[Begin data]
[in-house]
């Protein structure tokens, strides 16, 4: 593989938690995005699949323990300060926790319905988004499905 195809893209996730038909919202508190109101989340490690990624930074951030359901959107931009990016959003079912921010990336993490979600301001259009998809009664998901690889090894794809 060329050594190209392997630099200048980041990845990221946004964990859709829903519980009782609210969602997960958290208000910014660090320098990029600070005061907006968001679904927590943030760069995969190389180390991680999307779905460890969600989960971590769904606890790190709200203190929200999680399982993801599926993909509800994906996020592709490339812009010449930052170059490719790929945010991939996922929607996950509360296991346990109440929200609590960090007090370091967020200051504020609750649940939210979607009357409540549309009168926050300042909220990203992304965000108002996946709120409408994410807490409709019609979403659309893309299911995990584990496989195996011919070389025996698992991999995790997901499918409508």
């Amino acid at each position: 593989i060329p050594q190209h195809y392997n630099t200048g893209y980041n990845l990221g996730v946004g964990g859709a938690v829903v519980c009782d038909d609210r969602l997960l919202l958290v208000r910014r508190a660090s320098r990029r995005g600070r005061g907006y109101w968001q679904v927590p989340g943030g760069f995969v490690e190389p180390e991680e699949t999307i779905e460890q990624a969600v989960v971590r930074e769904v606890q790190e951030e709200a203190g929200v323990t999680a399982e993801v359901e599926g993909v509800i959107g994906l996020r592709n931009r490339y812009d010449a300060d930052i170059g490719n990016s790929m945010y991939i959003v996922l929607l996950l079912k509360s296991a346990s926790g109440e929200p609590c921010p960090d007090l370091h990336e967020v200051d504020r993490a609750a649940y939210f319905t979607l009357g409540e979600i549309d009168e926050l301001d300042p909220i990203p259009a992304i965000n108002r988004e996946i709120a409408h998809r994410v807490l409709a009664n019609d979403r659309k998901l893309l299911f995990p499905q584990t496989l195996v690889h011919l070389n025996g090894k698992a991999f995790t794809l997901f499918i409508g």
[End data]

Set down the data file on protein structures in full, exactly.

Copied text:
[in-house]
């Protein structure tokens, strides 16, 4: 593989938690995005699949323990300060926790319905988004499905 195809893209996730038909919202508190109101989340490690990624930074951030359901959107931009990016959003079912921010990336993490979600301001259009998809009664998901690889090894794809 060329050594190209392997630099200048980041990845990221946004964990859709829903519980009782609210969602997960958290208000910014660090320098990029600070005061907006968001679904927590943030760069995969190389180390991680999307779905460890969600989960971590769904606890790190709200203190929200999680399982993801599926993909509800994906996020592709490339812009010449930052170059490719790929945010991939996922929607996950509360296991346990109440929200609590960090007090370091967020200051504020609750649940939210979607009357409540549309009168926050300042909220990203992304965000108002996946709120409408994410807490409709019609979403659309893309299911995990584990496989195996011919070389025996698992991999995790997901499918409508």
């Amino acid at each position: 593989i060329p050594q190209h195809y392997n630099t200048g893209y980041n990845l990221g996730v946004g964990g859709a938690v829903v519980c009782d038909d609210r969602l997960l919202l958290v208000r910014r508190a660090s320098r990029r995005g600070r005061g907006y109101w968001q679904v927590p989340g943030g760069f995969v490690e190389p180390e991680e699949t999307i779905e460890q990624a969600v989960v971590r930074e769904v606890q790190e951030e709200a203190g929200v323990t999680a399982e993801v359901e599926g993909v509800i959107g994906l996020r592709n931009r490339y812009d010449a300060d930052i170059g490719n990016s790929m945010y991939i959003v996922l929607l996950l079912k509360s296991a346990s926790g109440e929200p609590c921010p960090d007090l370091h990336e967020v200051d504020r993490a609750a649940y939210f319905t979607l009357g409540e979600i549309d009168e926050l301001d300042p909220i990203p259009a992304i965000n108002r988004e996946i709120a409408h998809r994410v807490l409709a009664n019609d979403r659309k998901l893309l299911f995990p499905q584990t496989l195996v690889h011919l070389n025996g090894k698992a991999f995790t794809l997901f499918i409508g």